Surrounded by lush greenery and hilly areas, hiking may be the only thing that comes to mind when you think of Taman Melawati. But the town near Kuala Lumpur (KL) is a tranquil enclave that hides many gems like this newly-built three-storey bungalow.
Owned by a Malaysian family of four, they were looking for a fresh design incorporating both a wet and dry kitchen, along with a formal living area without a television.
“The owner wanted to keep to a clean and contemporary style; he didn't want anything too complicated, yet he requested that the space should be stylish at the same time,” says Yu Xuan, one of the lead designers from PINS Studio tasked with the renovation of the 5,367 sq ft house.
Over seven months, the bungalow with five bedrooms and six bathrooms was transformed into a sleek contemporary abode that boasts plenty of breathing space.
"The house is modern, minimalist and luxurious all in one," concludes Yu Xuan.
Scroll through the gallery below (photography by Pixelaw Photography) to see more of this dark-hued sanctuary:
To meet the design brief, the team proposed a sophisticated aesthetic with a masculine theme, using deep wood tones and shades of black as the main colour palette. The matte black built-in cabinet was custom-made with laminate from EDL.
While the leather sofas look like they could have come from the same collection, they were actually sourced from three different brands – Australian company King Living, Singapore upholstery specialist Abitex Sofas and Taiwanese furniture retailer TEKNI.
With the long layout of the house, the team decided to use semi-open display panels to divide the living area and dry kitchen. This idea wasn't in the books originally, but the designers felt that closing off the corridor does not do justice to the bar area.
“The main challenge when we were designing the house was deciding how to bring a different experience to the person who’s going to stay in the house, how the tone of colours changes from one space to another,” says Yu Xuan.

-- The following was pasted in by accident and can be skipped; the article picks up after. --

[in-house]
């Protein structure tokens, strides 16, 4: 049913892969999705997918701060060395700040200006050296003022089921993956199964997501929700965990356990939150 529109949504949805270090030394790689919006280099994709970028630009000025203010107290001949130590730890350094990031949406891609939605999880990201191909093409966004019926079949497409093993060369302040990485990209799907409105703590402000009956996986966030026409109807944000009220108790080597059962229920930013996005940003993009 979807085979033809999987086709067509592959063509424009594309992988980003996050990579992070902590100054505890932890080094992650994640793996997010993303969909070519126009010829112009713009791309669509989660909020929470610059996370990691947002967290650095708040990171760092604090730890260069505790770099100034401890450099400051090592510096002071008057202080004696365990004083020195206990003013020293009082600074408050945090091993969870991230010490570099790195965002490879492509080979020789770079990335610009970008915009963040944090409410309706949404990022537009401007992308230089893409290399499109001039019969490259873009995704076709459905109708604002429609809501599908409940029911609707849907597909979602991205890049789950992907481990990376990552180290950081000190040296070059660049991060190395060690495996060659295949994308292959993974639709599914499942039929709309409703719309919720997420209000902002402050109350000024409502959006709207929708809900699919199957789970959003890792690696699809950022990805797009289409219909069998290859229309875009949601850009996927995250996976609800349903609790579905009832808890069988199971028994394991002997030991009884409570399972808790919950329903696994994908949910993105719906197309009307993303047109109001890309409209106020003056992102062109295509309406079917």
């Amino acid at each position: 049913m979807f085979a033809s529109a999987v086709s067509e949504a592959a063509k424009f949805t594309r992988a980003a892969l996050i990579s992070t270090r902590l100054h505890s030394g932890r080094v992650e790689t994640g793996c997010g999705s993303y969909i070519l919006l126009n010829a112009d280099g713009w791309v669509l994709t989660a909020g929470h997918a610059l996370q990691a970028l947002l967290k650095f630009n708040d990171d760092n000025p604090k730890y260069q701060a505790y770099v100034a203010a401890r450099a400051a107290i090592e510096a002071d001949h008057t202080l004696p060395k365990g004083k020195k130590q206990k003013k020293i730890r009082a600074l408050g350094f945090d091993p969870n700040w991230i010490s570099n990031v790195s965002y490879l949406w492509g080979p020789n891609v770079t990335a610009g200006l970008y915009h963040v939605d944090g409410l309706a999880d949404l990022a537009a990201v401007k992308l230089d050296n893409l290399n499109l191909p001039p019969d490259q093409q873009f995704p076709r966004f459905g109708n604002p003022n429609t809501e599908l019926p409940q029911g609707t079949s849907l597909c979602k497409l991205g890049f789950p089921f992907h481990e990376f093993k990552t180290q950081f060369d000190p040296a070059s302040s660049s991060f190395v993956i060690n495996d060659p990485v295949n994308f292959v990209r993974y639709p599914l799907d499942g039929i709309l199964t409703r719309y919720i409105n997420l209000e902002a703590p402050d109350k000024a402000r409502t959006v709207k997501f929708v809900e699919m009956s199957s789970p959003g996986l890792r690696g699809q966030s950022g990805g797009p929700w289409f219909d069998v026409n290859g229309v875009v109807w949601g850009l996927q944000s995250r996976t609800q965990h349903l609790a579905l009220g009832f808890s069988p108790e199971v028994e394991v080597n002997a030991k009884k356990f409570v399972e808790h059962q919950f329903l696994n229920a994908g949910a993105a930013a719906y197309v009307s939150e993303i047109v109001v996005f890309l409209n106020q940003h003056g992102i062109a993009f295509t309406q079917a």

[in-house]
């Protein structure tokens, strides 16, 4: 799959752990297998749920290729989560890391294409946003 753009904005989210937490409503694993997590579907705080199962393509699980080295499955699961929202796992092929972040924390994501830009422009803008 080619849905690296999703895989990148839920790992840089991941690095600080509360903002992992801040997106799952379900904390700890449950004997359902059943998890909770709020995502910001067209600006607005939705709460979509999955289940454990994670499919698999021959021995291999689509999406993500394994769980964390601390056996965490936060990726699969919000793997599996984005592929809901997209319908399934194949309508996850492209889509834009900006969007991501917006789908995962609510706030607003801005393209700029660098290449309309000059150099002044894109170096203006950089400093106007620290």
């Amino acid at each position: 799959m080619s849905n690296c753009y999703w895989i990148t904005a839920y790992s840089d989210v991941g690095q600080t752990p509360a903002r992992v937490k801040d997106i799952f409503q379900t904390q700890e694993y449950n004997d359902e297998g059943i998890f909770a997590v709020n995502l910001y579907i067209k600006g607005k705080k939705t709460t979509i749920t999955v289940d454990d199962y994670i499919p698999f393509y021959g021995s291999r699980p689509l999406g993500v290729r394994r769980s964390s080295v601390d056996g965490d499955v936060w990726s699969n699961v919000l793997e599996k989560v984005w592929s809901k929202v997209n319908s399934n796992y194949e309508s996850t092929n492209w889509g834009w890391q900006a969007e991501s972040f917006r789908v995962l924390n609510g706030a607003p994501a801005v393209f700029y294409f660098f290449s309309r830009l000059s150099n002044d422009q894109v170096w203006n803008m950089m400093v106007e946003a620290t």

A gradient approach using different shades of dark tones along with polished surfaces in light grey and white are infused strategically throughout the interior to ensure that the overall effect isn't too sombre. Daylight is also taken into account to balance the light and dark contrasts.
Yu Xuan’s favourite area is the pretty much the entire first floor. “The experience moving from the living area to the dry kitchen to the dining area is very good and it provides different pocket space for different activities,” he explains. “The subtle change from wooden tones to marble is, I think, a very nice touch.”
This delightful mix of comfortability and sophistication pervades the rest of the home, as seen in this master bedroom. A feature wall, a twist to the typical "barcode design", adds visual interest without deviating from the theme of minimalism.
The ensuite bathroom was entirely remodelled. The homeowners wanted a walk-in wardrobe, but as the original space was very tight, the designers decided to hack down all the walls to create an open-concept bathroom. A translucent black glass piece was installed to divide the area between the washroom and wardrobe to maintain some privacy and separation between the two spaces.